On Feb. 18, 2009, the Pew Hispanic Center issued a report on the ethnic composition of people caught up in the federal prison system. The Immigration Policy Center's Director, Angela Kelley, issued the following statement:
"A new report from the Pew Hispanic Center entitled A Rising Share: Hispanics and Federal Crime analyzes the ethnic composition of those sentenced in federal courts.  Beneath the startling headline, however, is a familiar story. Immigrants do represent a disproportionate share of the federal prison population because immigration law is under the purview of the federal courts. Furthermore, what the report illustrates is the degree to which the U.S. government is wasting money and manpower on the pursuit and punishment of undocumented immigrants who are non-violent and pose no threat to public safety or national security.

According to the data in the Pew report, the federal government's ever-intensifying (and unsuccessful) effort since the early 1990s to stop undocumented immigration through deportation-only policies has flooded the federal courts with immigrants from south of the border who are charged only with unlawfully entering or remaining in the United States.  Filling federal courts and prisons with non-violent undocumented immigrants is the primary reason that 'immigration offenders' accounted for 24% of all people sentenced in federal courts in 2007- up from 7% in 1991.  From the standpoint of immigration policy, it is telling that 61% of the non-U.S. citizen Latino immigrants sentenced in federal courts in 2007 were sentenced for immigration offenses.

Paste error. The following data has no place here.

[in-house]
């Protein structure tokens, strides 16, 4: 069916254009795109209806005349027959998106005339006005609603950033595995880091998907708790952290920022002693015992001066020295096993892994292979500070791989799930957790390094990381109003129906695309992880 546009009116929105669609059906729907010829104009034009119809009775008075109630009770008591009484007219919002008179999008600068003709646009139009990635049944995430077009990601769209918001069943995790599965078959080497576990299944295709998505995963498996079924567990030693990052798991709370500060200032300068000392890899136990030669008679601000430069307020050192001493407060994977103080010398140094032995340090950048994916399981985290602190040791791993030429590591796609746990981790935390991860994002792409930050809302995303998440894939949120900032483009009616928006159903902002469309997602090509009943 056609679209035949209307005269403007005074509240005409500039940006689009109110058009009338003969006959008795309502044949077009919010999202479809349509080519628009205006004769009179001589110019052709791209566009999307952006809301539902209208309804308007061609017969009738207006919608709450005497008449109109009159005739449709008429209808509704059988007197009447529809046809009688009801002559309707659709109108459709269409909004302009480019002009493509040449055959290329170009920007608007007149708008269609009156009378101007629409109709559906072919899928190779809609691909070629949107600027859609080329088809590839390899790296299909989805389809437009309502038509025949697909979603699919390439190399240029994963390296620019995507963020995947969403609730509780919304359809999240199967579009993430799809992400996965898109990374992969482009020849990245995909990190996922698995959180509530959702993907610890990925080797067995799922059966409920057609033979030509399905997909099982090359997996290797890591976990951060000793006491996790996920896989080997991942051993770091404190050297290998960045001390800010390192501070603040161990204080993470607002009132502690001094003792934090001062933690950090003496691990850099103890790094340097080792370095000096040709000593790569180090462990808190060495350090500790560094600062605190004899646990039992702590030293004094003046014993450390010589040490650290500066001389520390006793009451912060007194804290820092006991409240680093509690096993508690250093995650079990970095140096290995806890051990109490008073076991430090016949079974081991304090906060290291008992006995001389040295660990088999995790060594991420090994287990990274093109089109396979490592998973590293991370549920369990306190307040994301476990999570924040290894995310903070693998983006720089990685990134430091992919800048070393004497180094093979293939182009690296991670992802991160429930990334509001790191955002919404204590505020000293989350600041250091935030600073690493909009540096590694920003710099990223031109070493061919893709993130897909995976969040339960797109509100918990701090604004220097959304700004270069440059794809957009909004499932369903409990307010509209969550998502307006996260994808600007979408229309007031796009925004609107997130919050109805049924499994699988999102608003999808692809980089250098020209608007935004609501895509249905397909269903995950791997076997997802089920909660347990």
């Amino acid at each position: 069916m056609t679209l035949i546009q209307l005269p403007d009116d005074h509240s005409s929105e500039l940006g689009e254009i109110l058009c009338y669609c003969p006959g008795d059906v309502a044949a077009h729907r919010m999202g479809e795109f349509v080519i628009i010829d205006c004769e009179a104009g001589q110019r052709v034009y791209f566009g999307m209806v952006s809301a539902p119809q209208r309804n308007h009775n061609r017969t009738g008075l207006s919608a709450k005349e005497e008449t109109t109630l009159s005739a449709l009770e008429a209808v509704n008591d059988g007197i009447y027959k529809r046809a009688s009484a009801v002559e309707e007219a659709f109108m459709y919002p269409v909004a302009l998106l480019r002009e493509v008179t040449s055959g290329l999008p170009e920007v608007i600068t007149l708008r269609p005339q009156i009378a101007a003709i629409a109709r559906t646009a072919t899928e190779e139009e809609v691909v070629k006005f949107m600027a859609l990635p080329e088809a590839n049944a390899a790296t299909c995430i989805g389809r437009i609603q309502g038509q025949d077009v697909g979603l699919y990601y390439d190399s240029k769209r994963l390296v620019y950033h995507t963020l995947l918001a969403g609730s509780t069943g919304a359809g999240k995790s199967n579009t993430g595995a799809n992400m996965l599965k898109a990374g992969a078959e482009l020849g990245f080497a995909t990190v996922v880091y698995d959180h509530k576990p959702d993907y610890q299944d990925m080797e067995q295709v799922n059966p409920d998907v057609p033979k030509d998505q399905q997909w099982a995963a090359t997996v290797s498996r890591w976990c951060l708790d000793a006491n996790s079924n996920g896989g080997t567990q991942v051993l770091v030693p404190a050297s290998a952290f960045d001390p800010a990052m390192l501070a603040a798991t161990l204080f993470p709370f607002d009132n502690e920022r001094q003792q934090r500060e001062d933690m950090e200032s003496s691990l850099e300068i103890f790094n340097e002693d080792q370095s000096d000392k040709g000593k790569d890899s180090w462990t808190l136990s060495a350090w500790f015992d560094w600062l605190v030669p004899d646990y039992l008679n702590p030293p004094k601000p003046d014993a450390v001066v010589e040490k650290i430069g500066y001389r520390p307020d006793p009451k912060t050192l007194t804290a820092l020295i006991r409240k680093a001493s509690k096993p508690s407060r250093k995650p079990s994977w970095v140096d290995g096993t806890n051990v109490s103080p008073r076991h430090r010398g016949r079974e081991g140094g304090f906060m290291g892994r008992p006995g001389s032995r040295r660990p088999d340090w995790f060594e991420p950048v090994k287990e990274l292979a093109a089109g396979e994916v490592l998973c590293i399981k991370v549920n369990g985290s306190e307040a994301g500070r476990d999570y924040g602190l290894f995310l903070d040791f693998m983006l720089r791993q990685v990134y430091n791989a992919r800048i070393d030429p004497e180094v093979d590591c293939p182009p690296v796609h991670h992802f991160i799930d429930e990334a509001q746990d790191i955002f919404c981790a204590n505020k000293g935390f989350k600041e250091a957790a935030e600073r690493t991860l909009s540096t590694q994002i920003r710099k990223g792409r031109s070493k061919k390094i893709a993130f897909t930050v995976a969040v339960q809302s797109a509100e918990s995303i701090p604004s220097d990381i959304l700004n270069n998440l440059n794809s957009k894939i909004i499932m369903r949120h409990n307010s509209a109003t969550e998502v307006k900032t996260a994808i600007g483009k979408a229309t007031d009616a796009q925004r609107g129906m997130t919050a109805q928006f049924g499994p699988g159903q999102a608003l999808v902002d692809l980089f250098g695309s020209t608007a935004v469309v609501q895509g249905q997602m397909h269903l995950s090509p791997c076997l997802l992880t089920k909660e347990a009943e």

The Pew report also reinforces the conclusion of a study released earlier this month by
the Migration Policy Institute (MPI), which found that the federal fugitive operations budget ballooned from $9 million in Fiscal Year (FY) 2003 to $218 million in FY 2008, yet 73% of the 96,000 persons arrested so far have no criminal convictions.  Rather, they are simply undocumented immigrants who were "unlawfully present" in the United States.
Our broken immigration system is largely to blame for the rise in our federal prison population.  Deportation-only policies are clogging our courts and jamming our jails by rounding up immigrant workers and pulling resources away from prosecuting serious criminals. This report is further evidence of our failed deportation-only approach which has become too expensive and ineffective to sustain."


Read more analysis of the Pew Report on our blog: http://immigrationimpact.com/

View IPC's fact sheet on immigrants and crime: From Anecdotes to Evidence: Setting the Record Straights on Immigrants and Crime